We haven’t gotten married yet, but we both want children. One, maybe two. Neither of us has acknowledged the punchline, because it isn’t really a joke—what will happen to my bellybutton during pregnancy? What will happen to you?
When my mom was pregnant with my younger sister, it was impossible to imagine Mary being so disfigured. My mom’s belly was no radiating orb. An uneven darkness slashed down the center, and her bellybutton pushed outward in a vulgar way that embarrassed me. The skin around it was rippled with tightness. After you and I talked about kids, in however abstract a way, the first thing I did as soon as I was alone was Google “pregnancy, bellybutton” and learned with relief it goes back to normal.
Now, in my maxi dress, my bellybutton is sore and red. It’s like that most of the time these days. Not just Sundays—whenever we make love, you have to reach around, your clumsy fingers rubbing and pinching the thin skin. When we’re out with friends, you give me a squeeze, whisper that you love me into my hair, and drag your fingertips across it, over my clothes. I allow you to. Our secret gossip of ownership, so brazenly exchanged.
Of all the bellybuttons in the world, mine is the one you are allowed to touch. I enjoy sex more than I ever thought I would, having learned about the pains of it so thoroughly and far before the pleasures. You’ve become so ravenous toward my bellybutton, it’s like I have to coach you back to patience. While I gate my bellybutton from your constant hunger, letting you in only as often as I can bear, just enough to keep you from enveloping us both in your singular obsession, I find myself teaching back everything you taught me. Holding you in the space anticipation, where ticklishness becomes intrigue. Working your way up from my legs, my pussy presents itself. I make you work for the bellybutton, in a way that balances each of our needs. I am the gamekeeper. I am the one keeping track of your lust and mine, doling out each in even portions.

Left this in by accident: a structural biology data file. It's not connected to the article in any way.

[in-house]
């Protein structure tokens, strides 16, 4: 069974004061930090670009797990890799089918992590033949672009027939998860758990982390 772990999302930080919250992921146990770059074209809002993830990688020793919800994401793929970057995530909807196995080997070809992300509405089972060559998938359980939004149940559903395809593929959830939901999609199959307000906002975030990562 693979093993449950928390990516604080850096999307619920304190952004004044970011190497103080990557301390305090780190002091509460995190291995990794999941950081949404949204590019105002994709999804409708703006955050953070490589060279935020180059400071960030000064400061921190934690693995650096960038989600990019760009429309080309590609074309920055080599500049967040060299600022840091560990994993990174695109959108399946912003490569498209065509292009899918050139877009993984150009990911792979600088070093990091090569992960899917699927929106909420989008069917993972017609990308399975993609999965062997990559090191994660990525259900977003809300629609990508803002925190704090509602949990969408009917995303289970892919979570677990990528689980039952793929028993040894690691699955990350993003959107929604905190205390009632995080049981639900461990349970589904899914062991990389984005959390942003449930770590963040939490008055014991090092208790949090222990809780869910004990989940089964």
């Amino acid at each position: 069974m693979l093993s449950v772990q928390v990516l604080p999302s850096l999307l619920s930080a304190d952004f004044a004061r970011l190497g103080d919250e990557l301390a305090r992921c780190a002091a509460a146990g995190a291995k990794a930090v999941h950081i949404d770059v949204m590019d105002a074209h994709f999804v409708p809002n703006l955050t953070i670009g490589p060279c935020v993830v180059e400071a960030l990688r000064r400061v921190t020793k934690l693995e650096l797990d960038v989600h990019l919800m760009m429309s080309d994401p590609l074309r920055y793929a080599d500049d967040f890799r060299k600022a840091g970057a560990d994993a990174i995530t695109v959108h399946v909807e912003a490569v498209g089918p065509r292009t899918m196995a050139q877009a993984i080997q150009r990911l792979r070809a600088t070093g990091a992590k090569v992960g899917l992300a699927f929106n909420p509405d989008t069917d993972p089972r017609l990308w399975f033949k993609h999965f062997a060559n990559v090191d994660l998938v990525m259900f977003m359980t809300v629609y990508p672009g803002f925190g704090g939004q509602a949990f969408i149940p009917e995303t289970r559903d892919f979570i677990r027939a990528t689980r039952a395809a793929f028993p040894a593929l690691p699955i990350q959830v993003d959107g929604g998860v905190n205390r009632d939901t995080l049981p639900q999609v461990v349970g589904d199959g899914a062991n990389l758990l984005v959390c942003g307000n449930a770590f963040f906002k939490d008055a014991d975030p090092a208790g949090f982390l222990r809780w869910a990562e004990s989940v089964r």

I’m the one who knows the whole truth of how badly you need a bellybutton like mine. I’m the one who loves you around the burden of your fetish.
And I do love you. Even though I recognize how lucky you are to have me. Even though I recognize my sexuality is far less nuanced, and therefor duller, easier to set aside, than yours. Even though I have to work to keep mine front and center, to share the stage with your wild, feral, arrow-tight cravings. I still love you. Watching you work in the garden outside, I lean back on our vintage floral couch in my maxi dress, pull the hem up to my spread knees and place a hand on my belly. As soon as you come in, tapping your shoes on the doorway before kicking them off, you’ll see me. I will press my finger through the cloth, expose the shape of that little dip, to see you beam with admiration and bright, glistening gratitude.
Alex Benke is an MFA candidate living in Massachusetts. Her work has appeared most recently in The Thought Erotic.